But with Jews and Judaism, the question is (as usual) a little more complicated. For Jewishness does not depend only on the practice of Judaism, and it is possible to be a Jew while denying that God chose the Jewish people. (One might say, for instance, that Sacks’s reading of the difference between Hashem and Elokim is simply a parable, while the truth—as generations of biblical critics have established—is that God is called by different names in the so-called J and E texts because those texts were written by different human authors at different times.) Sacks recognizes this, of course: As he puts it, Judaism is both a “community of fate”—a people, with a shared history and destiny—and a “community of faith.”

Sacks’s contention is that “without the covenant of faith, there is no covenant of fate. Without religion, there is no global nation.” The problem is that, in Future Tense, he is not trying to convince Jews that they belong to the covenant of faith, or that they should. He is not, in other words, arguing that the claims he makes about Judaism and God are true. Rather, he is suggesting that, if we care about the covenant of fate, we should act as if the faith is true, because that is the only way to preserve what Sacks has influentially called “Jewish Continuity.”

In other words, Sacks omits the existential dimension of faith, the one in which each of us must decide for him- or herself whether to believe and why. Nor does he really engage with the fact that the decline of faith among Jews is only one aspect of the centuries-long decline of faith among all Western peoples. There are very powerful reasons why it is difficult to believe in Judaism, or Christianity, or Islam, as a divinely revealed faith—reasons stemming from the secular humanist view of history, nature, and ethics. The dilemma, from the point of view of Jewish continuity, is that if a French Catholic stops being Catholic, he doesn’t stop being French. But if a Jew stops being a Jew, is he still a Jew, and why should he even care? That is where the real problem begins, and it is a deeper and more difficult one than Sacks acknowledges.

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Shalom Freedman says:

I am looking forward to reading Rabbi Sacks latest book. He is one of those thinkers who truly cares for and looks at the Jewish people as a whole. In combining both strong religious observance with openness to the wider world he is an example of how one ideal kind of Jew should be. I do not know this book but from what Adam Kirsch says Rabbi Sacks seems to want to connect the Jewish religion with liberalism and tolerance of others.
I am sure one reason Rabbi Sacks is writing is to connect Jews to the Tradition and enable them to live meaningful religious lives in our present world.
I believe years ago I would have hailed this kind of thinking. But when I see the problems of the Jewish world, the growth of a worldwide anti- Semitism in the form of Anti- Zionism, the increasing assimilation in every Diaspora community, the growth of the anti-Zionist elements in the population in Israel. the Iranian nuclear threat, other defense threats I wonder whether our chosenness and example might be in our surviving.

europamedical says:

It’s a major mistake to equate anti-zionism with anti-semetism, but until the blind destructive forces of zionist zealotry are recognised and repudiated, unfortunately and tragically, Judaism will be yoked with that burden too.

David Rosenberg says:

The basest argument of the Mullahs is that Judaism is a religion, and like other small religons such as Bahai or the Sikhs, it does not deserve a state. However, Adam Kirsch’s parenthetical note about the human authors of the Torah implies a national Jewish culture in which the writers matured. And yet, we’re still a long way from acknowledging–without parentheses–that the Hebrew Bible was embedded in ancient iterations of a national Jewish state and culture.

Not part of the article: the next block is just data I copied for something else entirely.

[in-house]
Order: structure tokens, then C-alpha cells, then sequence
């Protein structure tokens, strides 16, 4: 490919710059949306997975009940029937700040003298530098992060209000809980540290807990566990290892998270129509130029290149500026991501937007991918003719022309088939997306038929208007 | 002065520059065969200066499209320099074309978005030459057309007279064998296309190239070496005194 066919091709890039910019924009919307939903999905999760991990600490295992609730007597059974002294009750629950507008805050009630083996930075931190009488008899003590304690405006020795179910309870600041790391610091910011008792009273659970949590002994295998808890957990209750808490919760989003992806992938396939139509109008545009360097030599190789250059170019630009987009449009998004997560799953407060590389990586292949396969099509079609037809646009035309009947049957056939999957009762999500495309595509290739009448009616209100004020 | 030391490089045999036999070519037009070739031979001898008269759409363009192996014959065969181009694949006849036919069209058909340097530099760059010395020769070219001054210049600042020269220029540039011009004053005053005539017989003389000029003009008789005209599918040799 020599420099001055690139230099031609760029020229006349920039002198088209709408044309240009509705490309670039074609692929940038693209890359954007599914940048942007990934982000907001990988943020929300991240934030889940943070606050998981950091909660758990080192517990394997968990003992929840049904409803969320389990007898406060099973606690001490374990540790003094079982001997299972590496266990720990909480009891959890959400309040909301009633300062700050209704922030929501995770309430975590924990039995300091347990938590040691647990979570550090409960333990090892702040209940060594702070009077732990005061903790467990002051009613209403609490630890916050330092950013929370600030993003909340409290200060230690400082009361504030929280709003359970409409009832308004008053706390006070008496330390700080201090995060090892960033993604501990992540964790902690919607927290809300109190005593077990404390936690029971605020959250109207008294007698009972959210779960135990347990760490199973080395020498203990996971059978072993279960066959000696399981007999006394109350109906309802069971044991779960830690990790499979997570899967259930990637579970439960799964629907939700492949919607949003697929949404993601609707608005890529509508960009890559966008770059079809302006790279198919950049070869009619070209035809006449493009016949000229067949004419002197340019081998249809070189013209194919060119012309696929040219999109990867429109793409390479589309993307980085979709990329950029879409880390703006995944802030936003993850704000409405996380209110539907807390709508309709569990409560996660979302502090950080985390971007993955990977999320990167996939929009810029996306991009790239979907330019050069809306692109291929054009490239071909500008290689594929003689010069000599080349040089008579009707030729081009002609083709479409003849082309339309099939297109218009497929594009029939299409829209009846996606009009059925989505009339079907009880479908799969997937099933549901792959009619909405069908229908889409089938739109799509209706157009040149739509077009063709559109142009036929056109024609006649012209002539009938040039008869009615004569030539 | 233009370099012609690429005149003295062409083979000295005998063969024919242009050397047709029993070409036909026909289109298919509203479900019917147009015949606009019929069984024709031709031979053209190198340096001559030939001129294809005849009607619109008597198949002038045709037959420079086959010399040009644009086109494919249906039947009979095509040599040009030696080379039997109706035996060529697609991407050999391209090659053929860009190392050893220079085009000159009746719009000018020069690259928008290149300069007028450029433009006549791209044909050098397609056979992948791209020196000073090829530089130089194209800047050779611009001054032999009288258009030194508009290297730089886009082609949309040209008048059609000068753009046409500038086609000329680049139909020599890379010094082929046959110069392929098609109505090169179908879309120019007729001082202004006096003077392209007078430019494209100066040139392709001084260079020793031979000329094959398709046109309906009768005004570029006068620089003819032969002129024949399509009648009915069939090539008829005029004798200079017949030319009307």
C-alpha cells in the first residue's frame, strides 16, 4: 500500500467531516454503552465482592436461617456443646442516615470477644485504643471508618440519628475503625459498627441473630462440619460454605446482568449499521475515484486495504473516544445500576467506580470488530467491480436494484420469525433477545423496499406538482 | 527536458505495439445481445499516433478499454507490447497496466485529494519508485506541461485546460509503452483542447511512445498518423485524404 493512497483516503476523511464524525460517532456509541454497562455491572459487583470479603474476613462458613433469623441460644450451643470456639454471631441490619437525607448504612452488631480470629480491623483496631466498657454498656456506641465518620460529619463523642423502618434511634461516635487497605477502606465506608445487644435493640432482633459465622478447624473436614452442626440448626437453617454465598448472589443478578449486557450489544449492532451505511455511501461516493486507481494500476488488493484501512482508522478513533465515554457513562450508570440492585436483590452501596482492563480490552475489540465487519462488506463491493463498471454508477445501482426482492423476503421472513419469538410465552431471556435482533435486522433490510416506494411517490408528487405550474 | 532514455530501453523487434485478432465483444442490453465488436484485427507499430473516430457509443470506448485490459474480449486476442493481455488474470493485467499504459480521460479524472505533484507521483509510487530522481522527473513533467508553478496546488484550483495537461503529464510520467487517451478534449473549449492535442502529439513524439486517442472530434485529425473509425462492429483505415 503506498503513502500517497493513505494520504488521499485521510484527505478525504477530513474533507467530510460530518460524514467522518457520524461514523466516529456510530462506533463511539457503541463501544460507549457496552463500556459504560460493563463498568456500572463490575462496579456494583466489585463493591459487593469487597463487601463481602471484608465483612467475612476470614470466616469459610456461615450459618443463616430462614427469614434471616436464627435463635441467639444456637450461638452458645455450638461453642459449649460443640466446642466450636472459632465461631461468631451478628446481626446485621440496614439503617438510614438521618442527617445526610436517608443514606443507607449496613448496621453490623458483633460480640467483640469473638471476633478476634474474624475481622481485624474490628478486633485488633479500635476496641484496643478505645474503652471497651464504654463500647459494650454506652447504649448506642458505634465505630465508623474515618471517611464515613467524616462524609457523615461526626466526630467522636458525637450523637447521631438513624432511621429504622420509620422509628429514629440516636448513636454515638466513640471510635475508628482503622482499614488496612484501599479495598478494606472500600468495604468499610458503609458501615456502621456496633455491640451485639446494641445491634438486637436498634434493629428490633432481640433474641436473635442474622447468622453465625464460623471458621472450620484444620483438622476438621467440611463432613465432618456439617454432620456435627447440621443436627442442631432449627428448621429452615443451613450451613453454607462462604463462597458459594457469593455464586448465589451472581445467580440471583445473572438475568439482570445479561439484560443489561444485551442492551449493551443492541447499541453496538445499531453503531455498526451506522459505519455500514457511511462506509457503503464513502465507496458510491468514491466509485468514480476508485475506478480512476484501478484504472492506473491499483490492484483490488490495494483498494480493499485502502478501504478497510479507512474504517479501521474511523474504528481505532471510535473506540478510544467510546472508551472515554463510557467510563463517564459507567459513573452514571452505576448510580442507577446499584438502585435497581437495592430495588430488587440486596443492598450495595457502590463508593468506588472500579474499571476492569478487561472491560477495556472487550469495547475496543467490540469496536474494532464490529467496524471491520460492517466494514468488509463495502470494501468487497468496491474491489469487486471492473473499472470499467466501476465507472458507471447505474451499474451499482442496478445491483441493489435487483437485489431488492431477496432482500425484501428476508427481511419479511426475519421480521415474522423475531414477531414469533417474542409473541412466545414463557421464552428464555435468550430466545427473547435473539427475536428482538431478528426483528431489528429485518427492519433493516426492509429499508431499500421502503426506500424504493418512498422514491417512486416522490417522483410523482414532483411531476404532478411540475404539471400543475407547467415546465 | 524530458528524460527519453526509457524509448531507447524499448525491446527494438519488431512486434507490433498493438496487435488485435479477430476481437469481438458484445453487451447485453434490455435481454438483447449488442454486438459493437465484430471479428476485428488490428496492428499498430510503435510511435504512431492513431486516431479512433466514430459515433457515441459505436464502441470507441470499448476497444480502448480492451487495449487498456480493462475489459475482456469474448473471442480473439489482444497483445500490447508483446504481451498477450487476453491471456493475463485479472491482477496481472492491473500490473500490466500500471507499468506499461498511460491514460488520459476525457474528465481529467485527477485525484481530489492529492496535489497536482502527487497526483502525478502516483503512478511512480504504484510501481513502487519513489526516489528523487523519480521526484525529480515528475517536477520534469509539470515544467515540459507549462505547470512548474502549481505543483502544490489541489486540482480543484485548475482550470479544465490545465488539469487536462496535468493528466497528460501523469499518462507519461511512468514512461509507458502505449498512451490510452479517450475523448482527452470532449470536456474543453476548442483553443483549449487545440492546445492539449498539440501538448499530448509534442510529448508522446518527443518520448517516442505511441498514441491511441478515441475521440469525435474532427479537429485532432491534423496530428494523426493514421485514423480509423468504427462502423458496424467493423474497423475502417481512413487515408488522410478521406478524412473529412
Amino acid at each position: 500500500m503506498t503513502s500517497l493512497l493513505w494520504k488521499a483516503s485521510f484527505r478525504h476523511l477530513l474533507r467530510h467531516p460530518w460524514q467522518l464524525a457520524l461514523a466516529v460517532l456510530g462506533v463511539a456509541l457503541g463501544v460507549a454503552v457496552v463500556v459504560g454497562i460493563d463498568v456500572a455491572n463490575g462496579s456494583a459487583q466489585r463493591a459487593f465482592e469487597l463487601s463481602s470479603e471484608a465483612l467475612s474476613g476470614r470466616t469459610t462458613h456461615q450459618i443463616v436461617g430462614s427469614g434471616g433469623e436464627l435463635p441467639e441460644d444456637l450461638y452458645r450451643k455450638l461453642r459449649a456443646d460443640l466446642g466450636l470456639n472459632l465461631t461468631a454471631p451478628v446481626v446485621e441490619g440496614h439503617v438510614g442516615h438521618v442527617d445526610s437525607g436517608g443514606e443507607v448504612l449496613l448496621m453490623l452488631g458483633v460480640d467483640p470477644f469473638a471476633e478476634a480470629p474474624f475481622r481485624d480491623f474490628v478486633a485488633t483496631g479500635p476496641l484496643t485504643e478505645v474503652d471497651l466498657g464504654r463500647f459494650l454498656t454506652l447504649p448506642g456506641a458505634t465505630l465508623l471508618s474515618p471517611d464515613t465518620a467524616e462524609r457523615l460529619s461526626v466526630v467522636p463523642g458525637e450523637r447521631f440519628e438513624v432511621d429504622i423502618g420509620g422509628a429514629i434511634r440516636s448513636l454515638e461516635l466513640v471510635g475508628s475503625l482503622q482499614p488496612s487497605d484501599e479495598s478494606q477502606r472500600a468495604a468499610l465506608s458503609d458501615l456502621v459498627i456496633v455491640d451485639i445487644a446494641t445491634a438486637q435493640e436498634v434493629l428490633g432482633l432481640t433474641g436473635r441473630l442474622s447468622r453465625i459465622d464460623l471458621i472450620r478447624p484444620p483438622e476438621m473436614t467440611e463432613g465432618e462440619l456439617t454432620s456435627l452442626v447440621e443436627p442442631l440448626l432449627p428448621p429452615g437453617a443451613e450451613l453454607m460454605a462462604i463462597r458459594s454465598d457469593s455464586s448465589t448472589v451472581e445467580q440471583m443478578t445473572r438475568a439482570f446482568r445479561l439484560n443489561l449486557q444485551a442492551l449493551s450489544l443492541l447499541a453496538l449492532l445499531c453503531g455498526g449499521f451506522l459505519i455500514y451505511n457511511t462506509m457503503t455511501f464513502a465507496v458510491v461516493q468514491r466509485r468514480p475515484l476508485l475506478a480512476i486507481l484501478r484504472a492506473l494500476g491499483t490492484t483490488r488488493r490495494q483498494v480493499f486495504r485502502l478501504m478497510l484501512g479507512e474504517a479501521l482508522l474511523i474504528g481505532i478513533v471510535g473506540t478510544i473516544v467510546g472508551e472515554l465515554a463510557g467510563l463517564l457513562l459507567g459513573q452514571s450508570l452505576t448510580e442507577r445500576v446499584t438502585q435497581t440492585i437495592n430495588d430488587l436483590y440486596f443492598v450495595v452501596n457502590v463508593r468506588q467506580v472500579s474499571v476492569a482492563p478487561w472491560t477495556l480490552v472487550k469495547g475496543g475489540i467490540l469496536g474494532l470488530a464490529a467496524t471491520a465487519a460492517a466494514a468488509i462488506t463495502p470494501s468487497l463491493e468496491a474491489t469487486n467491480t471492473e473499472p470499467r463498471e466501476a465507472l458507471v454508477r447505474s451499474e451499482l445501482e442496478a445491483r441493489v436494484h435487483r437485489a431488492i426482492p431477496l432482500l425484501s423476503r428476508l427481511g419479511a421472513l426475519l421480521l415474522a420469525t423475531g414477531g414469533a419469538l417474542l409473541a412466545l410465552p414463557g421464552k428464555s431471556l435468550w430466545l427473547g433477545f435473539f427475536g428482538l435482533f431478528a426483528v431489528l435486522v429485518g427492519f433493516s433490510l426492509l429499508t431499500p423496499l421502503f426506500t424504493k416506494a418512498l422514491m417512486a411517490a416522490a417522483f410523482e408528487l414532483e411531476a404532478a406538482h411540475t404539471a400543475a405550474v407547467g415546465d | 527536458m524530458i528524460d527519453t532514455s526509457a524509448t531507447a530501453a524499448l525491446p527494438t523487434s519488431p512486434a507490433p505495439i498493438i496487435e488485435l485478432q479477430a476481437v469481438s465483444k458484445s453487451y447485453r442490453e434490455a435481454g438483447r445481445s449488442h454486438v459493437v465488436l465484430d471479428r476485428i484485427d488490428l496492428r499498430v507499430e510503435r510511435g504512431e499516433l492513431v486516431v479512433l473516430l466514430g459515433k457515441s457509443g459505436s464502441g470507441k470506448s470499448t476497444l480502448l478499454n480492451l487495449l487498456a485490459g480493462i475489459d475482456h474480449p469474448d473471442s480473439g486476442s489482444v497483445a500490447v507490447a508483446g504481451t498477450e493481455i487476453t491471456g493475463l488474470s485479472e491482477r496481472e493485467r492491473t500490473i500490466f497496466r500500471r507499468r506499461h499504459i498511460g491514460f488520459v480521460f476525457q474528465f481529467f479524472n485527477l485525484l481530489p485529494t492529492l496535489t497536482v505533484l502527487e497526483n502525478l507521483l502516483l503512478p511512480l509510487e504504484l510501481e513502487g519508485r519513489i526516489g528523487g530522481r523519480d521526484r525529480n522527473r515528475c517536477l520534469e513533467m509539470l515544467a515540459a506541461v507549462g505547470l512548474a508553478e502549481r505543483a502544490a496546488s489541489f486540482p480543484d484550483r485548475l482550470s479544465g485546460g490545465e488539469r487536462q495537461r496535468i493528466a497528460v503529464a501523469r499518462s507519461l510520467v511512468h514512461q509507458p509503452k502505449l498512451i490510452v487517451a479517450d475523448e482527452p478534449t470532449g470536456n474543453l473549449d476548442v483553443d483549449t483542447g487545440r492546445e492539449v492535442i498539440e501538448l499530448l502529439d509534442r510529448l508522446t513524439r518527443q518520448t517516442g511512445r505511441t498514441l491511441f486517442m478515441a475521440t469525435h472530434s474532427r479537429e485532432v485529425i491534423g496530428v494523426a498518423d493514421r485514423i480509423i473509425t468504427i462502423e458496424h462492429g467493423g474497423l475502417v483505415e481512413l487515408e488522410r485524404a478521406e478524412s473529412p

Rabbi David Greenstein says:

It is sad that, while Adam Kirsch offers some critique of Rabbi Sacks’ limited concept of Jewish identity and possibility, he seems to buy the Chief Rabbi’s all-or-nothing version of Judaism. Kirsch’s critique is that Rabbi Sacks does not do justice to secular, non-believing Jews. Yet the struggle of the liberal branches of Judaism to find a way to be open to a pluralistic world without espousing a xenophobic or fundamentalist religion is dismissed by Kirsch in two unfortunate ways. First, his only mention of Reform and Conservative Judaism is a casual specualtive swipe at their beliefs. More seriously, the abysmal record of Rabbi Sacks regarding his approach to Jews who love God, Torah and Israel as much as he does (pace Kirsch) but who do not define those terms as he does, is completely ignored. Rabbi Sacks is on record as viewing non-Orthodoxy as an evil enemy of Judaism. So much for pluralism. His duplicitous conduct when he refused to attend the funeral of the respected Reform leader, Rabbi Hugo Gryn, then attended a memorial service, and then wrote a private letter vilifying the man and his Judaism, is all on record. Rabbi Sacks tried to excuse his confused conduct at that time based on personal struggles. But he exhibited his considered attitude to any deviations from Orthodoxy by his gratuitous and hateful ban of Rabbi Louis Jacobs, of blessed memory, a pious Jew whose breadth of scholarship and ecumenism will never be approached by Rabbi Sacks, from being honored at Rabbi Jacobs’ own granddaughter’s celebration of her marriage. This is not an insignificant detail. He preaches openness and tolerance in public – and gets admiring media coverage for it – but, when given the choice, Rabbi Sacks chooses to side with obscurantist Jewish positions that are the very opposite of what he claims to believe. Writers of Mr. Kirsch’s high quality do their readers a disservice in ignoring these basic issues.

David J says:

Rabbi Greenstein accomplishes little by lashing out in this manner against Rabbi Sacks. One senses that his problem is with Halachic Judaism as it is practiced by contemporary Orthodox Jews and perhaps a feeling of delegitimization on his part. My suggestion is that he seek out opportunities for dialogue with Orthodox leadership.

Hear hear, Rabbi Sacks. Let us all hope for an end to the ghetto mentality that puts us in the demeaning role of world’s eternal victim, which does not do a thing to help us.

Sefton Bergson says:

Rabbi Sack’s writings are a beacon to the many mambers of the Jewish faith who look for a path in which religious passion and the modern world can go hand in hand.Thanks you Adam Kirsch for capturing much of the essence of Rabbi Sacks writings.

virginia m. mitchell says:

Adam Kirsch points out that the Jewish people have been the Other and still human in the 2000 years of the Christian and Muslim.
At the same time accepting the Stranger in their midst.

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Positively Jewish

Great Britain’s chief rabbi calls for a Judaism unafraid to engage with the world